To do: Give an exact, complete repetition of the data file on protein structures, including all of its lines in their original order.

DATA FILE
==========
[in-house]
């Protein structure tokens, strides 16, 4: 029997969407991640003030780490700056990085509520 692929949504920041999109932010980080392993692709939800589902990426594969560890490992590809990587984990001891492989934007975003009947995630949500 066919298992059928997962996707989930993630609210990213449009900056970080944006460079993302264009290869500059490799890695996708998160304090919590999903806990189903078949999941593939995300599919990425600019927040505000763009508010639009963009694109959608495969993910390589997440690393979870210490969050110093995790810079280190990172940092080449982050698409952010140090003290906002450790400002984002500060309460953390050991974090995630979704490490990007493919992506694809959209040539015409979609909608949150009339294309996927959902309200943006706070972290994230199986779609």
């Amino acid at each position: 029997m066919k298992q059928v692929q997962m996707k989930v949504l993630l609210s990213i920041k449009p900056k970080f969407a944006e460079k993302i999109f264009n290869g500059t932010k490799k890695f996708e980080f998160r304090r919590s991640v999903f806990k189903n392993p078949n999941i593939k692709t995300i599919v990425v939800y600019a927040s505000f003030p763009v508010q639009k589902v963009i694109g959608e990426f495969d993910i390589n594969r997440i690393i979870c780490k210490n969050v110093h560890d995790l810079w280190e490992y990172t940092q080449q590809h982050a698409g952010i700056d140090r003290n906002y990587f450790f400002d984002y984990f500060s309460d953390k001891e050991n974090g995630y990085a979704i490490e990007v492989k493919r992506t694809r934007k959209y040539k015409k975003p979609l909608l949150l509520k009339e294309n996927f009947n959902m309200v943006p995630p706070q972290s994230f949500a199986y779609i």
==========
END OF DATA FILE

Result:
[in-house]
């Protein structure tokens, strides 16, 4: 029997969407991640003030780490700056990085509520 692929949504920041999109932010980080392993692709939800589902990426594969560890490992590809990587984990001891492989934007975003009947995630949500 066919298992059928997962996707989930993630609210990213449009900056970080944006460079993302264009290869500059490799890695996708998160304090919590999903806990189903078949999941593939995300599919990425600019927040505000763009508010639009963009694109959608495969993910390589997440690393979870210490969050110093995790810079280190990172940092080449982050698409952010140090003290906002450790400002984002500060309460953390050991974090995630979704490490990007493919992506694809959209040539015409979609909608949150009339294309996927959902309200943006706070972290994230199986779609």
């Amino acid at each position: 029997m066919k298992q059928v692929q997962m996707k989930v949504l993630l609210s990213i920041k449009p900056k970080f969407a944006e460079k993302i999109f264009n290869g500059t932010k490799k890695f996708e980080f998160r304090r919590s991640v999903f806990k189903n392993p078949n999941i593939k692709t995300i599919v990425v939800y600019a927040s505000f003030p763009v508010q639009k589902v963009i694109g959608e990426f495969d993910i390589n594969r997440i690393i979870c780490k210490n969050v110093h560890d995790l810079w280190e490992y990172t940092q080449q590809h982050a698409g952010i700056d140090r003290n906002y990587f450790f400002d984002y984990f500060s309460d953390k001891e050991n974090g995630y990085a979704i490490e990007v492989k493919r992506t694809r934007k959209y040539k015409k975003p979609l909608l949150l509520k009339e294309n996927f009947n959902m309200v943006p995630p706070q972290s994230f949500a199986y779609i």